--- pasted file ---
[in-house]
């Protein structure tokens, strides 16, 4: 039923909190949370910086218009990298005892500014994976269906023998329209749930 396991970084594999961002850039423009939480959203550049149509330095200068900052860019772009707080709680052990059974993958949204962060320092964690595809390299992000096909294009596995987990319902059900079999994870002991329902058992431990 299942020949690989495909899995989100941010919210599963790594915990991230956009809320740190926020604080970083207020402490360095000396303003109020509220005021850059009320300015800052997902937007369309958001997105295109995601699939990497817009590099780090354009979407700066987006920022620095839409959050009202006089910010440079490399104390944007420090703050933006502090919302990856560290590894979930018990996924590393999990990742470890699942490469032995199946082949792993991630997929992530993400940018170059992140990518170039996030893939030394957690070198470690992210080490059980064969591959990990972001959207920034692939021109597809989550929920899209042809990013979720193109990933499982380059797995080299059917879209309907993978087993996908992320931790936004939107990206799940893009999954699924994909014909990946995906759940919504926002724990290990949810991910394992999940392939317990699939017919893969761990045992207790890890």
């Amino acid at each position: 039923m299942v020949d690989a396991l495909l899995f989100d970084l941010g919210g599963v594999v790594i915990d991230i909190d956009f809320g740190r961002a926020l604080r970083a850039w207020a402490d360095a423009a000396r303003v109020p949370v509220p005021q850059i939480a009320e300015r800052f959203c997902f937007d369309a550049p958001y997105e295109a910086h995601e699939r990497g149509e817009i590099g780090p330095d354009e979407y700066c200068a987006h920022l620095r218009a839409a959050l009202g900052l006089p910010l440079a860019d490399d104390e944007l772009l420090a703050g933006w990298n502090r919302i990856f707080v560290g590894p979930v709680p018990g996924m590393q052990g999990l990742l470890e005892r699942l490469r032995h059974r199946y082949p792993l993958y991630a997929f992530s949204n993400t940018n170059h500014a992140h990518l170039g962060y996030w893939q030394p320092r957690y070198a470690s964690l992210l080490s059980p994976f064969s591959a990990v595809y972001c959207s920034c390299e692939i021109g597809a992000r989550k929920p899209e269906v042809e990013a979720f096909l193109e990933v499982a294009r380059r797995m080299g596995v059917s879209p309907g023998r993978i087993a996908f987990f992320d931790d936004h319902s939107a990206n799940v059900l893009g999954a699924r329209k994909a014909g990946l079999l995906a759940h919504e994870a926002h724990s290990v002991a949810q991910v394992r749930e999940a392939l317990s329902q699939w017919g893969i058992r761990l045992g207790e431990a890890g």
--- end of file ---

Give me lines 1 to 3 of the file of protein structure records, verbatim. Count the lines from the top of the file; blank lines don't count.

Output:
[in-house]
């Protein structure tokens, strides 16, 4: 039923909190949370910086218009990298005892500014994976269906023998329209749930 396991970084594999961002850039423009939480959203550049149509330095200068900052860019772009707080709680052990059974993958949204962060320092964690595809390299992000096909294009596995987990319902059900079999994870002991329902058992431990 299942020949690989495909899995989100941010919210599963790594915990991230956009809320740190926020604080970083207020402490360095000396303003109020509220005021850059009320300015800052997902937007369309958001997105295109995601699939990497817009590099780090354009979407700066987006920022620095839409959050009202006089910010440079490399104390944007420090703050933006502090919302990856560290590894979930018990996924590393999990990742470890699942490469032995199946082949792993991630997929992530993400940018170059992140990518170039996030893939030394957690070198470690992210080490059980064969591959990990972001959207920034692939021109597809989550929920899209042809990013979720193109990933499982380059797995080299059917879209309907993978087993996908992320931790936004939107990206799940893009999954699924994909014909990946995906759940919504926002724990290990949810991910394992999940392939317990699939017919893969761990045992207790890890």
């Amino acid at each position: 039923m299942v020949d690989a396991l495909l899995f989100d970084l941010g919210g599963v594999v790594i915990d991230i909190d956009f809320g740190r961002a926020l604080r970083a850039w207020a402490d360095a423009a000396r303003v109020p949370v509220p005021q850059i939480a009320e300015r800052f959203c997902f937007d369309a550049p958001y997105e295109a910086h995601e699939r990497g149509e817009i590099g780090p330095d354009e979407y700066c200068a987006h920022l620095r218009a839409a959050l009202g900052l006089p910010l440079a860019d490399d104390e944007l772009l420090a703050g933006w990298n502090r919302i990856f707080v560290g590894p979930v709680p018990g996924m590393q052990g999990l990742l470890e005892r699942l490469r032995h059974r199946y082949p792993l993958y991630a997929f992530s949204n993400t940018n170059h500014a992140h990518l170039g962060y996030w893939q030394p320092r957690y070198a470690s964690l992210l080490s059980p994976f064969s591959a990990v595809y972001c959207s920034c390299e692939i021109g597809a992000r989550k929920p899209e269906v042809e990013a979720f096909l193109e990933v499982a294009r380059r797995m080299g596995v059917s879209p309907g023998r993978i087993a996908f987990f992320d931790d936004h319902s939107a990206n799940v059900l893009g999954a699924r329209k994909a014909g990946l079999l995906a759940h919504e994870a926002h724990s290990v002991a949810q991910v394992r749930e999940a392939l317990s329902q699939w017919g893969i058992r761990l045992g207790e431990a890890g």